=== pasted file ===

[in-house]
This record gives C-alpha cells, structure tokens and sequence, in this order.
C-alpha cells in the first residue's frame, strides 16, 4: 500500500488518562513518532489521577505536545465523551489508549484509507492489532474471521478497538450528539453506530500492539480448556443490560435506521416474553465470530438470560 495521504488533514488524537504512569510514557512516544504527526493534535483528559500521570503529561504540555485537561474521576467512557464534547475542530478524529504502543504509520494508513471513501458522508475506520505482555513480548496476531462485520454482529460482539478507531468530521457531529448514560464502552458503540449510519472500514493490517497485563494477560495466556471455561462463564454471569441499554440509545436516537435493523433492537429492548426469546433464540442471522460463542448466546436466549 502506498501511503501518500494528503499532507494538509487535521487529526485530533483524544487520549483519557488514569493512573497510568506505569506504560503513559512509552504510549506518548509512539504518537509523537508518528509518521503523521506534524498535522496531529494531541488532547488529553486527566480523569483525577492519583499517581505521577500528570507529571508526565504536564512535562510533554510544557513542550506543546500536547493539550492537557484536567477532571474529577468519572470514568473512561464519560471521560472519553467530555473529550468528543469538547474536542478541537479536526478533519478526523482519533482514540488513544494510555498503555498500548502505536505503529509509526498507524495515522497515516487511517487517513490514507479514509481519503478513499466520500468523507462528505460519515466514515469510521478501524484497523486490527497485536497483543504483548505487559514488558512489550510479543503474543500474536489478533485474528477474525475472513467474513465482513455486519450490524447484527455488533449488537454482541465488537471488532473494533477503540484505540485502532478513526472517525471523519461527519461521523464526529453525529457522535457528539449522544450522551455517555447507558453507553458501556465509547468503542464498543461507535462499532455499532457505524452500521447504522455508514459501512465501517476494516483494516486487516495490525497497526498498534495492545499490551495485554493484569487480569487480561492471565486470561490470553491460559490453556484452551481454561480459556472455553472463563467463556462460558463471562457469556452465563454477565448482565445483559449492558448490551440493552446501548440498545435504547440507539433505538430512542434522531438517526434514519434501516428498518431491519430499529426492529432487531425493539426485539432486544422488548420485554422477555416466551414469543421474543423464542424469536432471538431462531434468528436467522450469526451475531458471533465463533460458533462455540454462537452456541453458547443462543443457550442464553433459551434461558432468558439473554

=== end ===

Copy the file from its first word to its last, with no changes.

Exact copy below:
[in-house]
This record gives C-alpha cells, structure tokens and sequence, in this order.
C-alpha cells in the first residue's frame, strides 16, 4: 500500500488518562513518532489521577505536545465523551489508549484509507492489532474471521478497538450528539453506530500492539480448556443490560435506521416474553465470530438470560 495521504488533514488524537504512569510514557512516544504527526493534535483528559500521570503529561504540555485537561474521576467512557464534547475542530478524529504502543504509520494508513471513501458522508475506520505482555513480548496476531462485520454482529460482539478507531468530521457531529448514560464502552458503540449510519472500514493490517497485563494477560495466556471455561462463564454471569441499554440509545436516537435493523433492537429492548426469546433464540442471522460463542448466546436466549 502506498501511503501518500494528503499532507494538509487535521487529526485530533483524544487520549483519557488514569493512573497510568506505569506504560503513559512509552504510549506518548509512539504518537509523537508518528509518521503523521506534524498535522496531529494531541488532547488529553486527566480523569483525577492519583499517581505521577500528570507529571508526565504536564512535562510533554510544557513542550506543546500536547493539550492537557484536567477532571474529577468519572470514568473512561464519560471521560472519553467530555473529550468528543469538547474536542478541537479536526478533519478526523482519533482514540488513544494510555498503555498500548502505536505503529509509526498507524495515522497515516487511517487517513490514507479514509481519503478513499466520500468523507462528505460519515466514515469510521478501524484497523486490527497485536497483543504483548505487559514488558512489550510479543503474543500474536489478533485474528477474525475472513467474513465482513455486519450490524447484527455488533449488537454482541465488537471488532473494533477503540484505540485502532478513526472517525471523519461527519461521523464526529453525529457522535457528539449522544450522551455517555447507558453507553458501556465509547468503542464498543461507535462499532455499532457505524452500521447504522455508514459501512465501517476494516483494516486487516495490525497497526498498534495492545499490551495485554493484569487480569487480561492471565486470561490470553491460559490453556484452551481454561480459556472455553472463563467463556462460558463471562457469556452465563454477565448482565445483559449492558448490551440493552446501548440498545435504547440507539433505538430512542434522531438517526434514519434501516428498518431491519430499529426492529432487531425493539426485539432486544422488548420485554422477555416466551414469543421474543423464542424469536432471538431462531434468528436467522450469526451475531458471533465463533460458533462455540454462537452456541453458547443462543443457550442464553433459551434461558432468558439473554